Credit Cards, Emergency Fund, Retirement, Saving, Work
October 24, 2019
A recent survey of employers says they expect the typical raise next year to be around 3%. I hope you are the rock star who lands an even bigger pay increase. But, 3% is good when you consider that the general inflation rate is still stuck below 2%.
What I worry about is that you may waste your next pay raise. If you don’t have a plan for how you will use that extra income, what’s likely to happen is that when you get the raise, you just spend more.
Pre-planning is crucial. I want you to write down your plan for how you will use your 2020 raise.
My top three strategies:
1. Increase your Emergency Savings. The current outlook for the economy is that it will continue to grow in 2020, though at a very slow pace. While the expectation is that we won’t have a recession in 2020, the odds are higher the longer we look out. It’s already been a very long 10 years since the last downturn.
If you don’t have a large emergency savings fund, I want you to spend 2020 making this a priority. If you don’t already have an automatic direct deposit that moves money from your checking account into a separate savings account, get it in place now. Don’t wait for your raise. Start making monthly deposits right now. I am confident you can find at least $50 to $100 a month to save if you review your spending for wants vs. needs. Then, when you get your raise, calculate how much bigger your after-tax paycheck will be. Increase your automatic monthly savings by that much.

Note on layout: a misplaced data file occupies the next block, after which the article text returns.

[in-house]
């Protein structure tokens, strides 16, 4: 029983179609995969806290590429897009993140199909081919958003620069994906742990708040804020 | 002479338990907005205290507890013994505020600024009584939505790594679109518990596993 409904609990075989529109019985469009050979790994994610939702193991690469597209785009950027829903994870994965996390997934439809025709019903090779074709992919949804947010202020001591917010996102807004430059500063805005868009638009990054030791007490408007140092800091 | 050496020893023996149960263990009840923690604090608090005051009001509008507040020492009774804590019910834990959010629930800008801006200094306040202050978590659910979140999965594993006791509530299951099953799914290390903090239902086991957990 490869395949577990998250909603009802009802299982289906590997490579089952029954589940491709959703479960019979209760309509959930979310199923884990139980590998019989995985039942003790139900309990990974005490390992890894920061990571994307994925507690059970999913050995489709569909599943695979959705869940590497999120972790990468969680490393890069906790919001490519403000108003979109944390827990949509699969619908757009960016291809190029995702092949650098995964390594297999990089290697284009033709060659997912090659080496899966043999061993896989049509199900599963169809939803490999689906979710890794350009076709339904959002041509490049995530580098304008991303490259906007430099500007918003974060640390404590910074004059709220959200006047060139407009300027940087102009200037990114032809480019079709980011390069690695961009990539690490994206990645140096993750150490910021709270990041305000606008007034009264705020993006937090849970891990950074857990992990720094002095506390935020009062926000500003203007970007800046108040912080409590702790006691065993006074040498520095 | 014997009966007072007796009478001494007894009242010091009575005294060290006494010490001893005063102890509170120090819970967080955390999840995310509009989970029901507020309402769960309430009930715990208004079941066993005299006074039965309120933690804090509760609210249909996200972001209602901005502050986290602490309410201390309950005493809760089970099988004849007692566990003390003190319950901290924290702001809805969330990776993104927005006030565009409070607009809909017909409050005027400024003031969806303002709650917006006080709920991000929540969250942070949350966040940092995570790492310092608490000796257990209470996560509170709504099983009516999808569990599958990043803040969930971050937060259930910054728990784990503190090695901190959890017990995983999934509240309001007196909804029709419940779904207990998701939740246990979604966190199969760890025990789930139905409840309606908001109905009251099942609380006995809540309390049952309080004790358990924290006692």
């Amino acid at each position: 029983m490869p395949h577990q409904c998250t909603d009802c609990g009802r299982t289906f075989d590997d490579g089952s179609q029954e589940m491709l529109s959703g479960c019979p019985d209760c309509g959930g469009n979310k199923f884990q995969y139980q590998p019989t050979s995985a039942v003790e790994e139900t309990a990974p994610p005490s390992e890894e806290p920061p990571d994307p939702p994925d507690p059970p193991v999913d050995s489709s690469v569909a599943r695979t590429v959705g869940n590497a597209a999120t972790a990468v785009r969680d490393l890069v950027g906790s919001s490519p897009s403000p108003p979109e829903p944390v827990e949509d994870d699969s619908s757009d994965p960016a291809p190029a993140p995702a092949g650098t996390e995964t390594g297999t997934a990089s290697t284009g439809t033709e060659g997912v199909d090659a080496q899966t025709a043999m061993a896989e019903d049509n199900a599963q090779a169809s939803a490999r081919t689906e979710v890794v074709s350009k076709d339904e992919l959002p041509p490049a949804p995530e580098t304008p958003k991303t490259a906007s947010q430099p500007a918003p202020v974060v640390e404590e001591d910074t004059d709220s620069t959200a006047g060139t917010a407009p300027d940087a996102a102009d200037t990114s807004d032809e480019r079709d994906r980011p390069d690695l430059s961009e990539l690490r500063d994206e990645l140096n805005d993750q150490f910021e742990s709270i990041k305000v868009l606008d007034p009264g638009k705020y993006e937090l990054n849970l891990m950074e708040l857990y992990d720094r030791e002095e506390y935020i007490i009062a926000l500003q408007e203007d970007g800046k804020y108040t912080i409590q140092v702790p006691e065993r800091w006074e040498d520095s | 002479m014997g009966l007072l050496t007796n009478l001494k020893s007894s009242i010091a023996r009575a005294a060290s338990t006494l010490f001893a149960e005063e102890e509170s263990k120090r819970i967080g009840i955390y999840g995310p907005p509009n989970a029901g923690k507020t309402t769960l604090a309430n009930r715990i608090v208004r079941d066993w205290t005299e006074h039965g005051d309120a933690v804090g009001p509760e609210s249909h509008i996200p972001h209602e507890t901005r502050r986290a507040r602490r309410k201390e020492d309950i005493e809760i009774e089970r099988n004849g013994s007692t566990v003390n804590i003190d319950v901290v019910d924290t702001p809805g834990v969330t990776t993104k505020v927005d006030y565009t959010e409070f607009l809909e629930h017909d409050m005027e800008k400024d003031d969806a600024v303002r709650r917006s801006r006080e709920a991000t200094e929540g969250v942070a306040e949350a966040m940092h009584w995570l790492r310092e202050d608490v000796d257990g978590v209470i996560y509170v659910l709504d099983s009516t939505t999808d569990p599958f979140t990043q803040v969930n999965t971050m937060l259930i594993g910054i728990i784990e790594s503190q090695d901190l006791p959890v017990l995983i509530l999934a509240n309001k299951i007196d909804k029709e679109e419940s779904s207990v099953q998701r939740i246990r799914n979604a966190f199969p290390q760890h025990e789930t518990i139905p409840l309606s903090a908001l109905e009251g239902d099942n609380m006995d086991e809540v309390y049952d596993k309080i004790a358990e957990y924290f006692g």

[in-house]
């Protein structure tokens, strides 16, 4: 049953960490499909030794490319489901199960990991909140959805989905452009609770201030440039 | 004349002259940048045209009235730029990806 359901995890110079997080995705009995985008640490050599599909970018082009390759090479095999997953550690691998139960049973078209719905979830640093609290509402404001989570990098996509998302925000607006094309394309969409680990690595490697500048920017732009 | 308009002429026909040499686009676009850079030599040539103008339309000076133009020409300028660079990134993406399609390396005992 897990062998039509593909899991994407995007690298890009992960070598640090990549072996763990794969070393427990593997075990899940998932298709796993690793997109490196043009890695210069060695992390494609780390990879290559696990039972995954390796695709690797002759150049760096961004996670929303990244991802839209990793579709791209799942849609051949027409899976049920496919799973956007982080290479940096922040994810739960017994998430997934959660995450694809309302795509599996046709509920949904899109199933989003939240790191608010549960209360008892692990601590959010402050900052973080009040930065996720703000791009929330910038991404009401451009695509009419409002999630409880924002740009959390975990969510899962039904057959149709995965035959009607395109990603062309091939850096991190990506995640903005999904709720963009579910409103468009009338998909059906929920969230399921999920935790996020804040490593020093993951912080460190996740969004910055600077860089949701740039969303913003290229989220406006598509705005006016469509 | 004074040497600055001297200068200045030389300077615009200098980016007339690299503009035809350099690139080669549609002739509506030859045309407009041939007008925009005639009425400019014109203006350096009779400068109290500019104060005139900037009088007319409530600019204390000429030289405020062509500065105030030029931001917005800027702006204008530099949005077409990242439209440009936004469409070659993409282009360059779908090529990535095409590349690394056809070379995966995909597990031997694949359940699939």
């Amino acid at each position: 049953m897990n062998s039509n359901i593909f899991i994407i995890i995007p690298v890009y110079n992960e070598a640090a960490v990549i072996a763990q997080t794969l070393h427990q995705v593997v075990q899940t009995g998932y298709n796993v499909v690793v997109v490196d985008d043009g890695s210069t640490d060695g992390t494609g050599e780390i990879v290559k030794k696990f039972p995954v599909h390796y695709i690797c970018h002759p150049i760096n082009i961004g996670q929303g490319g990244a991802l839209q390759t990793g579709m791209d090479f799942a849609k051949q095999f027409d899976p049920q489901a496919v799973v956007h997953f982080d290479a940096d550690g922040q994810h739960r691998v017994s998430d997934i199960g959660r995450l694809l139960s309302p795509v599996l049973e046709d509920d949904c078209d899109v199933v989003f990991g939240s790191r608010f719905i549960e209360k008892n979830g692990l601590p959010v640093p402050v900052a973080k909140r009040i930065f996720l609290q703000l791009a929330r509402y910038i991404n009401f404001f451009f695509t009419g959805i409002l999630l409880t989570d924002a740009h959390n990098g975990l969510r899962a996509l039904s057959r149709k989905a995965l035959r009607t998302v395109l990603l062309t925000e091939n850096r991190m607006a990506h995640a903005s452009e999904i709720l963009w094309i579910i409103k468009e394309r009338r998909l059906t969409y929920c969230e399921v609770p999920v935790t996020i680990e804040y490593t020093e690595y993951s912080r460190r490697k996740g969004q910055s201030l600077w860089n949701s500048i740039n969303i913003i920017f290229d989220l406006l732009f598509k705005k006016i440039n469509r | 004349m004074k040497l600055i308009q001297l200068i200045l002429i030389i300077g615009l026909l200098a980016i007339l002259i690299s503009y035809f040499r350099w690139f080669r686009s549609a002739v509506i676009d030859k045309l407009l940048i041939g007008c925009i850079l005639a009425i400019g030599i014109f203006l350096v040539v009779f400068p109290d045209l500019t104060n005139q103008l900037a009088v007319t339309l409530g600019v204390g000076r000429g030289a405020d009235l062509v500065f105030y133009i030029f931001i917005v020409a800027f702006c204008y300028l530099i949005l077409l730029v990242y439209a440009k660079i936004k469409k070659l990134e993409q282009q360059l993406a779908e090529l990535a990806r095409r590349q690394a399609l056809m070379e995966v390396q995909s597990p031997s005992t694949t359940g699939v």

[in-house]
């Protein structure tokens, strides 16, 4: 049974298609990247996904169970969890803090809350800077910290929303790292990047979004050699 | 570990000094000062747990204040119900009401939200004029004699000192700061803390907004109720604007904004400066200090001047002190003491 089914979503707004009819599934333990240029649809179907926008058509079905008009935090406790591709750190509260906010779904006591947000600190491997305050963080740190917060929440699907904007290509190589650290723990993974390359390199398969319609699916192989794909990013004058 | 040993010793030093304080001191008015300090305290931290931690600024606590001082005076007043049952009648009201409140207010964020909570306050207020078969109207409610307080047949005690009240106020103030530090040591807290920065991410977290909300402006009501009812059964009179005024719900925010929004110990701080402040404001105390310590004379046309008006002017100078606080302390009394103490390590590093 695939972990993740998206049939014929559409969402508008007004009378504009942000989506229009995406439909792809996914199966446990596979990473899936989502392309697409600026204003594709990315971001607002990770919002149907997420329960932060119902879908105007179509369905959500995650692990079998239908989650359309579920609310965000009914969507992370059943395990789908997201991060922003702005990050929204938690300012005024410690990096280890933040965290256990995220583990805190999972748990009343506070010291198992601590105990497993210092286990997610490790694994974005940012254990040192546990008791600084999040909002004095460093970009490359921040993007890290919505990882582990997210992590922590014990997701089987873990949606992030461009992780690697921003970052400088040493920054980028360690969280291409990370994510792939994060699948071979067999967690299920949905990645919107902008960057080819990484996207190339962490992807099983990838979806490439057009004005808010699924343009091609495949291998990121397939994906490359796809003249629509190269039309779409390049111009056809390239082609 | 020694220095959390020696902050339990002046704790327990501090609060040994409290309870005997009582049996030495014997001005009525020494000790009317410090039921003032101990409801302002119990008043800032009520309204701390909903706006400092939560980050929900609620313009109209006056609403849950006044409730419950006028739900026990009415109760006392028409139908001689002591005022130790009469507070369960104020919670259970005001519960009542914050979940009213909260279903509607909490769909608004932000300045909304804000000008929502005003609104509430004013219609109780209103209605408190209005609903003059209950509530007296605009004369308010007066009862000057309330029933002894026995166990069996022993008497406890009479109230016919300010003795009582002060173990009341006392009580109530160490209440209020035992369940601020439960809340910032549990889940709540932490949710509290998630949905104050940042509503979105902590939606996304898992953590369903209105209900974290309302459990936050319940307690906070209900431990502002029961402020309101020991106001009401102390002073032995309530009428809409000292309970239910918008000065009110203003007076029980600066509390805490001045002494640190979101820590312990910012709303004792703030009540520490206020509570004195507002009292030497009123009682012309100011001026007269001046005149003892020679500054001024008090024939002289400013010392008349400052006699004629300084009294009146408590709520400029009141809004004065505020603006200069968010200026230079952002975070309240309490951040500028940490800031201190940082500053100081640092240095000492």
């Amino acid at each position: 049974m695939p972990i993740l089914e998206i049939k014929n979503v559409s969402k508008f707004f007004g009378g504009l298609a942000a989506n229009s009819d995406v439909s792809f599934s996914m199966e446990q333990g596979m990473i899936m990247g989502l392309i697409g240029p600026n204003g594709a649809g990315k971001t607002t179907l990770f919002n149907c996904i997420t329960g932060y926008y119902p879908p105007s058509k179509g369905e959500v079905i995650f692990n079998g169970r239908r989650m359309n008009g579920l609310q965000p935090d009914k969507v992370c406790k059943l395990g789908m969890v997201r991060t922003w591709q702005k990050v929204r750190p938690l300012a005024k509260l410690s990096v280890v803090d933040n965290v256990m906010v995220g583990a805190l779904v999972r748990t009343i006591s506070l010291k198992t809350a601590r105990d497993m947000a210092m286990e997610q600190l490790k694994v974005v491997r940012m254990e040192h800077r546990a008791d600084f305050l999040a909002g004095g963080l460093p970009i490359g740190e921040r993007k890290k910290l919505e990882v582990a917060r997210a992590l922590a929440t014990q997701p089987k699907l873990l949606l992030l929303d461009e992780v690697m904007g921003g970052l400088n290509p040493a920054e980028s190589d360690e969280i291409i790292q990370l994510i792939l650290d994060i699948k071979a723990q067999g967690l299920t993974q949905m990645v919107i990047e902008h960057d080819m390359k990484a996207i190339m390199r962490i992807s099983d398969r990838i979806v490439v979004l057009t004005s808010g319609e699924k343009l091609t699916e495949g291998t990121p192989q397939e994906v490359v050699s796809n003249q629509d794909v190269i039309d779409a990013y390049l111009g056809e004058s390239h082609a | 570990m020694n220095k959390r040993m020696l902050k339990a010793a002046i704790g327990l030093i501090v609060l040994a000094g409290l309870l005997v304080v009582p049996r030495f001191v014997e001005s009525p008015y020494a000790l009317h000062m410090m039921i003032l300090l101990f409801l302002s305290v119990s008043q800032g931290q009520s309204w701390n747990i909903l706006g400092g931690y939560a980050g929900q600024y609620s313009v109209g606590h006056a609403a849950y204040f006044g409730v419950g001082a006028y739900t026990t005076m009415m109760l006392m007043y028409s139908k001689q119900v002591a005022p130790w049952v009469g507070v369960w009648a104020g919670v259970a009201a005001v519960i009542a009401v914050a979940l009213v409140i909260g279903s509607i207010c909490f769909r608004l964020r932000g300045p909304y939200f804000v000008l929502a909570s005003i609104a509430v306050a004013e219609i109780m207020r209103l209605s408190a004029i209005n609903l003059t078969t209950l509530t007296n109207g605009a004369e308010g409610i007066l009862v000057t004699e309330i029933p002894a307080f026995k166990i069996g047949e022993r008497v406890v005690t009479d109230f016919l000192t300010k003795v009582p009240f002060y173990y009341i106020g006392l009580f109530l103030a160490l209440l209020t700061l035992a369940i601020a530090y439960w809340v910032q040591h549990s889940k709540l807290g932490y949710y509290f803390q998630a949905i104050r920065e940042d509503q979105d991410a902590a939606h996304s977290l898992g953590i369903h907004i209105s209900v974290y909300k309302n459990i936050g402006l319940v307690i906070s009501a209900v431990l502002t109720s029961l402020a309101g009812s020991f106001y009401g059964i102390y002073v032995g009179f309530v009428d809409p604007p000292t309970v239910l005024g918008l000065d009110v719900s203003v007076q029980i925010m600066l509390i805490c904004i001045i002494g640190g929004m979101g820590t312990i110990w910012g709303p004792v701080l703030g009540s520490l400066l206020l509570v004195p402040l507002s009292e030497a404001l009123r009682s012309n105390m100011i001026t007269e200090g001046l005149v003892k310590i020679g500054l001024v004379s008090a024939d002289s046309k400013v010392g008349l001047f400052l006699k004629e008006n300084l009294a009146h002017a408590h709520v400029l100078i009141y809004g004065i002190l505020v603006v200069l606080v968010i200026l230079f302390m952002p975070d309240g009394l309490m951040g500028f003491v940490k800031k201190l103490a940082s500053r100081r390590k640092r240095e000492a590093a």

2. Boost your retirement savings rate. If you are not yet saving 12% to 15% of your income for retirement, use your raise to boost what you contribute to your workplace retirement plan, or a Roth IRA. If your workplace plan offers a Roth 401(k) or Roth 403(b) you can do all your saving there, if the plan offers low-cost funds to invest in. If there’s no Roth 401(k), I still want you to contribute to the workplace plan if there is an employer match. You never want to pass on that great bonus! But consider contributing only enough to earn the maximum match and then do additional retirement saving in a Roth IRA.
3. Pay down your credit card balance. There is never, ever a good time to pay interest of 17% or more on a credit card balance. As I explained earlier, the odds of a recession occurring after 2020 are rising. Getting rid of credit card debt before a downturn will give your household more breathing room to handle a layoff or reduced hours.
Want to learn more about saving for retirement with your 2020 raise, listen to the Suze School: Investing for Retirement episode of my podcast Women & Money.
Credit & Debt, Saving, Investing, Retirement